audio-entropyd feeds the /dev/random device with entropy data read from an audio device. The audio data is not copied as is, but first 'de-biased' and analyzed to determine how many bits of entropy are in it. This program is useful for systems doing many cryptographic tasks like VPN endpoints or GPG clients; it helps prevent the /dev/random device from being depleted and blocking reads.
CDSA stands for Common Data Security Architecture. It provides a security framework that includes cryptographically signed modules to present an abstracted unified API to the application developer to perform cryptographic and security related operations. It also includes hardware support for cryptographic tokens and biometric devices, such as thumbprint scanners. Intel has implemented the CDSA 2 specification and released it as open source.
CIPE (Crypto IP Encapsulation) is an ongoing project to build encrypting IP routers. The protocol used is as lightweight as possible. It is designed for passing encrypted packets between prearranged routers in the form of UDP packets. This is not as flexible as IPSEC but it is enough for the original intended purpose: securely connecting subnets over an insecure transit network.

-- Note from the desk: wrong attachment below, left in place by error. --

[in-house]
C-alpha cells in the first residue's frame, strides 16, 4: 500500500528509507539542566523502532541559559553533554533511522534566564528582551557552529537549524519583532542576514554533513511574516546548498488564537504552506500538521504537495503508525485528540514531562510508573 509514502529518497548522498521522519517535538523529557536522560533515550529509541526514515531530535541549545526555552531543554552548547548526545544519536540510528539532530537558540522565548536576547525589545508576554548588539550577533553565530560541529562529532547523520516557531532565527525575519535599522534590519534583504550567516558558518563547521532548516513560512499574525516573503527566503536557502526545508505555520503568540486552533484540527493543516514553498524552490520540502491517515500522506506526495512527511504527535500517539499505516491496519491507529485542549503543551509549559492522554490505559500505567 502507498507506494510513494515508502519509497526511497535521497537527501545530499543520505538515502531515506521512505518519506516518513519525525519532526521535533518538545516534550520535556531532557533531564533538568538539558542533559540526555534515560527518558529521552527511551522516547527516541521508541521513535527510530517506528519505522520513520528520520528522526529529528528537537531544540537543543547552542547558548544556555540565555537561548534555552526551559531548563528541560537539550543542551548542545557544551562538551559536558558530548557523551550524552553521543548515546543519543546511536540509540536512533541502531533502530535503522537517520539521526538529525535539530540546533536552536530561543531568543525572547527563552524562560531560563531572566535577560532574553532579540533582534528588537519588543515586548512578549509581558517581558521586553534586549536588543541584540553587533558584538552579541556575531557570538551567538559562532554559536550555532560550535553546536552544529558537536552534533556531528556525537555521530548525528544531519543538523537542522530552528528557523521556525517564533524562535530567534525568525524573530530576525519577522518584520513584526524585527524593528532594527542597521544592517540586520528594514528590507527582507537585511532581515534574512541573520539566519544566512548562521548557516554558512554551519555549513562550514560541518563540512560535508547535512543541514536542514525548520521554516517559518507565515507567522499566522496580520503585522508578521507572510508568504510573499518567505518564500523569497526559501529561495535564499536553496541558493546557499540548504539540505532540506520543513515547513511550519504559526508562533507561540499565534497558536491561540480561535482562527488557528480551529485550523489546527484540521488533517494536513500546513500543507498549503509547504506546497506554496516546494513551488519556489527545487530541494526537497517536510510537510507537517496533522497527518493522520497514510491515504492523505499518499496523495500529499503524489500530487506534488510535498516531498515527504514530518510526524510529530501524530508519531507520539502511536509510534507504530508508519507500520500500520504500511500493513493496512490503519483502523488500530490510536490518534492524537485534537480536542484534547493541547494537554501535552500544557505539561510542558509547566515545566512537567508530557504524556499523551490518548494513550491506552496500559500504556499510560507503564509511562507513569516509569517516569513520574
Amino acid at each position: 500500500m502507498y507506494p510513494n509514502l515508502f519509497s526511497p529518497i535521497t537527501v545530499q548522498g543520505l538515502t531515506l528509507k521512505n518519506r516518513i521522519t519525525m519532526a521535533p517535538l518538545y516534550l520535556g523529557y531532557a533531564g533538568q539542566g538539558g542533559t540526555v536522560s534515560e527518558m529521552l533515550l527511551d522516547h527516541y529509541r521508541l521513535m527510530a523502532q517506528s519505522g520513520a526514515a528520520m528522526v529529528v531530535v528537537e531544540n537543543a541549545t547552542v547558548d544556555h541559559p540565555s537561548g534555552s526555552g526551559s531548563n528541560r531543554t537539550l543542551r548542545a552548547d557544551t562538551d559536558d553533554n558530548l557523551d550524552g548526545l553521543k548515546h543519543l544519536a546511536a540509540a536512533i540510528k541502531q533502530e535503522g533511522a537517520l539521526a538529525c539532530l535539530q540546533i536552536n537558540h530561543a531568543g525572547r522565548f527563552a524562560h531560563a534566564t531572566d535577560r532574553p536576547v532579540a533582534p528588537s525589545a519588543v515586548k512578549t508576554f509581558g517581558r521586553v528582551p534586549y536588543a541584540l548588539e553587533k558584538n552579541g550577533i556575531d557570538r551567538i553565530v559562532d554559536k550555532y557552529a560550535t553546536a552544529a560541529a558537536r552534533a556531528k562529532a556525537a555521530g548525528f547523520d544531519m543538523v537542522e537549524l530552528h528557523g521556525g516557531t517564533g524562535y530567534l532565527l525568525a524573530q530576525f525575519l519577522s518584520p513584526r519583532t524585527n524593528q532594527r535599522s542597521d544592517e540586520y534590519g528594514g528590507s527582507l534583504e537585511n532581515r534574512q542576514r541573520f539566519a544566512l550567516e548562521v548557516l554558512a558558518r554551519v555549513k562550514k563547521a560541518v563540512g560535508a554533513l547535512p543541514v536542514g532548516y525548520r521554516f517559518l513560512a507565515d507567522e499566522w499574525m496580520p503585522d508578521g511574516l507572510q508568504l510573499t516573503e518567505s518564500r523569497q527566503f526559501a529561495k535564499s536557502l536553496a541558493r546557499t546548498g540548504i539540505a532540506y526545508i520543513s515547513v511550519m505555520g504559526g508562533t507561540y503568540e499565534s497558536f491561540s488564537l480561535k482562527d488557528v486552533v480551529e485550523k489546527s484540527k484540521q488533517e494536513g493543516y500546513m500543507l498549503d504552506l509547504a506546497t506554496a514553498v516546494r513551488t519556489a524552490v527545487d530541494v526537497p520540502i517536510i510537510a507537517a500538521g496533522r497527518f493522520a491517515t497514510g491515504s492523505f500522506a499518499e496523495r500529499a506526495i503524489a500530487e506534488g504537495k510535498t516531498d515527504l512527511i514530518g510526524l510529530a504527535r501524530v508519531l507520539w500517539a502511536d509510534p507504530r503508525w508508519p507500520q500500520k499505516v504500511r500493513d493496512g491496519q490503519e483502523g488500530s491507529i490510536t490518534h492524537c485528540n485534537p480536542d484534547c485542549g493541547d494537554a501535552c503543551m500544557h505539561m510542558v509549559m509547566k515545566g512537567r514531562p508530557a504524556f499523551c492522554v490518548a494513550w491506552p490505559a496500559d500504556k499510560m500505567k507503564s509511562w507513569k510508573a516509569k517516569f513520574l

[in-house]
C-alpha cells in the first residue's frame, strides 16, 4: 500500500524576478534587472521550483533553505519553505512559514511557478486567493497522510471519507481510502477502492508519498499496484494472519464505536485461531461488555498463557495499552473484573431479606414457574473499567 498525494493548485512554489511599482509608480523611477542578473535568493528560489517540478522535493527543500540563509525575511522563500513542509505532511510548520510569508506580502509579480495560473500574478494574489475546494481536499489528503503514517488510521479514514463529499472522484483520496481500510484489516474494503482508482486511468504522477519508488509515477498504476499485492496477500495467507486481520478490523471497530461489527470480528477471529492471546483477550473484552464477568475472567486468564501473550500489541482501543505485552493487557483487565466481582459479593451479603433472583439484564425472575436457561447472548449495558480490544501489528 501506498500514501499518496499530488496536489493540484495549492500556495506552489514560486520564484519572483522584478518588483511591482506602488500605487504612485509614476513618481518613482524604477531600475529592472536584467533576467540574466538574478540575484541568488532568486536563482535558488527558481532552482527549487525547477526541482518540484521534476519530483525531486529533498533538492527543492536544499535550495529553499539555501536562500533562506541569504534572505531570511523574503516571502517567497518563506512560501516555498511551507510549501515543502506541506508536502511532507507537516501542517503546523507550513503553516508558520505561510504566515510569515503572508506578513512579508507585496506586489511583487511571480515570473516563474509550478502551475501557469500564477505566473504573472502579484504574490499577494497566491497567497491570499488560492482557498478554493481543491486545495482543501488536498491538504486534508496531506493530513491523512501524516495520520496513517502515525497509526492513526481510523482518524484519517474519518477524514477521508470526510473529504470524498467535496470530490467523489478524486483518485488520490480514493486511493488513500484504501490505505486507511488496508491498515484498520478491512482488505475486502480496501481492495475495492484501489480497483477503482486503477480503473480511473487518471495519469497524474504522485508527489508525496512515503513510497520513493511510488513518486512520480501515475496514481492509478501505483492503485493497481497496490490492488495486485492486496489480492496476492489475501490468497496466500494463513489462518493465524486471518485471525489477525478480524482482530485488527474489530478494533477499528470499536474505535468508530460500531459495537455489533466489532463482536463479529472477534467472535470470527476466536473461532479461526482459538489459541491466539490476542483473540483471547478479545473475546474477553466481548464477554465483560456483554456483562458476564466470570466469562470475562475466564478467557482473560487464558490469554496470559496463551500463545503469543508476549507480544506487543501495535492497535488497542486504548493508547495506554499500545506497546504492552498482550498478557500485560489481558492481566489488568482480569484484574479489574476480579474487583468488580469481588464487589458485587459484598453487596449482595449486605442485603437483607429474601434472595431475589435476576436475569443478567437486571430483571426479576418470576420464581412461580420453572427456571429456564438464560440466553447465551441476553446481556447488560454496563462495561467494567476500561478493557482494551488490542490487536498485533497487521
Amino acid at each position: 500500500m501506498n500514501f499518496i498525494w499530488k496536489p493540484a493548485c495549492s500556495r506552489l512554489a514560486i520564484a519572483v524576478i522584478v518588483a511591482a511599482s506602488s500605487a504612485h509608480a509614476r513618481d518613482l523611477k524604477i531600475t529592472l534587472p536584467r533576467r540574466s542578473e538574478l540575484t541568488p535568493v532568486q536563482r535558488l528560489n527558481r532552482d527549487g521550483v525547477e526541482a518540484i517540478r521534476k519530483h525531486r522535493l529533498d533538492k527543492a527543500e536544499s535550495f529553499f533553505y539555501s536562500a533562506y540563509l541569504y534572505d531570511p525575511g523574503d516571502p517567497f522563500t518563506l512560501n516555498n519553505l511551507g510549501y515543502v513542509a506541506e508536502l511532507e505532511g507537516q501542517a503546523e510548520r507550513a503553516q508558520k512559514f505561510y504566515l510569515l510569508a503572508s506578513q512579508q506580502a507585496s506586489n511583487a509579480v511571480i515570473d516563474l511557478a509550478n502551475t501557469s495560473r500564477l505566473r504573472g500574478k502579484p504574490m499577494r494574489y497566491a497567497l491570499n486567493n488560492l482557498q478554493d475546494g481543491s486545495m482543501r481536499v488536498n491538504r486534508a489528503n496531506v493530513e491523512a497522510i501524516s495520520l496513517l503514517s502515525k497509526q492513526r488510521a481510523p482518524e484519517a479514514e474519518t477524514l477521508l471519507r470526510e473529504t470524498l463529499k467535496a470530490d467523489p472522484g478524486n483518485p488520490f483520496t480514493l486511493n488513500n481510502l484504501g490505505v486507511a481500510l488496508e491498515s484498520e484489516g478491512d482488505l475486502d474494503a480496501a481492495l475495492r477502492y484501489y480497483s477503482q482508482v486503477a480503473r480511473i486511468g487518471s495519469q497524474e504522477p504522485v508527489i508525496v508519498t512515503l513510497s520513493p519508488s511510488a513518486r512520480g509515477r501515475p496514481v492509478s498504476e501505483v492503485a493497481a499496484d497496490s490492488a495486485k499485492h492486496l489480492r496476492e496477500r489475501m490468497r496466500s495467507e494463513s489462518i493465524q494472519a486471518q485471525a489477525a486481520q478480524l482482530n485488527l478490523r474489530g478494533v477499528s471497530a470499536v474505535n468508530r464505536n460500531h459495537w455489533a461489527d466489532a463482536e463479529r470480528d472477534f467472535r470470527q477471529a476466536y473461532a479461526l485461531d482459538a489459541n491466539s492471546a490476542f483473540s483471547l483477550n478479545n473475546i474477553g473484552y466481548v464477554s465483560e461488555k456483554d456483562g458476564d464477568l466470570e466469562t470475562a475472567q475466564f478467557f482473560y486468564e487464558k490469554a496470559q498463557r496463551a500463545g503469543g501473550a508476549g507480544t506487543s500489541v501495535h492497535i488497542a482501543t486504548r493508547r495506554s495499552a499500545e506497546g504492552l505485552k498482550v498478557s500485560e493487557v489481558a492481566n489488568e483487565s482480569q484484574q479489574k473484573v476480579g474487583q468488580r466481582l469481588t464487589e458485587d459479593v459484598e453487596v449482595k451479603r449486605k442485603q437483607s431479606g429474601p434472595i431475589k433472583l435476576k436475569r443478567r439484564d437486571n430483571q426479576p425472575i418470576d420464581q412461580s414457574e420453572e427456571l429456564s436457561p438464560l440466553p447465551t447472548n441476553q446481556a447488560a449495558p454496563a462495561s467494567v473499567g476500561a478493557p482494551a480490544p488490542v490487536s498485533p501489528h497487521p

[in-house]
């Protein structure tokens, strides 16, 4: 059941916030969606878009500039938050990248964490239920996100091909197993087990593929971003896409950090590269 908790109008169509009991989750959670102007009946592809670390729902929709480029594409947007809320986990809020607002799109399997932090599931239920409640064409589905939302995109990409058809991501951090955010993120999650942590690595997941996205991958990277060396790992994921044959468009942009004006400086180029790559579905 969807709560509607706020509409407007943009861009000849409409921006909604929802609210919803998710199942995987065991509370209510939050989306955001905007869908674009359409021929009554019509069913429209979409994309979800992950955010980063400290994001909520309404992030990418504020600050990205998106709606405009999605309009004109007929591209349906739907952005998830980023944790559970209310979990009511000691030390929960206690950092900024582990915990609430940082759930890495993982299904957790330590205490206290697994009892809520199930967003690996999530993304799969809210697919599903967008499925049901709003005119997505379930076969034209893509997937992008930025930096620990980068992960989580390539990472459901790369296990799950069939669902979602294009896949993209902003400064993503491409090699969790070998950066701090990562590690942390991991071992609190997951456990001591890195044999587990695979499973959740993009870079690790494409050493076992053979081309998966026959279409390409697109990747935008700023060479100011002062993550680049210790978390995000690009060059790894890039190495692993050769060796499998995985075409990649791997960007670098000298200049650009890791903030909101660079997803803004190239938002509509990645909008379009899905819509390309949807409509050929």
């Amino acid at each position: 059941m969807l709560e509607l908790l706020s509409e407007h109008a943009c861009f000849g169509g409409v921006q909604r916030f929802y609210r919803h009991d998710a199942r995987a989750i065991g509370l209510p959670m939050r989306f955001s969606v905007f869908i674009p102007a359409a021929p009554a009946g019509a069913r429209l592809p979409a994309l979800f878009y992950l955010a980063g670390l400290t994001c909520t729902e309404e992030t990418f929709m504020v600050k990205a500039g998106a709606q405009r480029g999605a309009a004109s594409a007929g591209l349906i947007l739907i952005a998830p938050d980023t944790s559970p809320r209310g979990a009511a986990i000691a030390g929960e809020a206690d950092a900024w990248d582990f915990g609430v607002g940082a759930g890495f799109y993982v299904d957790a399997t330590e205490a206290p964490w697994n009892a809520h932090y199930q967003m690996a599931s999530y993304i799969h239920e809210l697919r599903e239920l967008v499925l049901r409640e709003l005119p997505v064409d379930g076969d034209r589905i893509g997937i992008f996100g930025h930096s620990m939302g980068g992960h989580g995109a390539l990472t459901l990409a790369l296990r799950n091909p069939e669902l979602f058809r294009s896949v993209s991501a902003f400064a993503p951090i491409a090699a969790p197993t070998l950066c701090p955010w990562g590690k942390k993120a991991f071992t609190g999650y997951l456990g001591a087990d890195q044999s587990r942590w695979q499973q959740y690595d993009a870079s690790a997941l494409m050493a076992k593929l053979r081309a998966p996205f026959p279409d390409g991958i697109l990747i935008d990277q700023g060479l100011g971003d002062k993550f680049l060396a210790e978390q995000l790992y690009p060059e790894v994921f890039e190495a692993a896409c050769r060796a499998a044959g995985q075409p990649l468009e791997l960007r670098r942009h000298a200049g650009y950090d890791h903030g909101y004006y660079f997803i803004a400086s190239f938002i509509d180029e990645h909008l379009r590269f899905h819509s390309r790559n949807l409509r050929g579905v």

distributed.net is a loosely knit group of computer users from all of the world that is taking up challenges requiring lots of computing power (most notably the RC5, DES, and OGR cracking contests). It is simple to participate in the challenges by downloading and running their client software (which uses idle CPU time to complete its tasks).
iSSL (independant Secure Sockets Layer) is a minimalistic cryptographical API that uses the RSA and AES ciphers to establish SSL-alike, secure encrypted communications between two peers communicating through a network socket, including session key generation and public key exchange.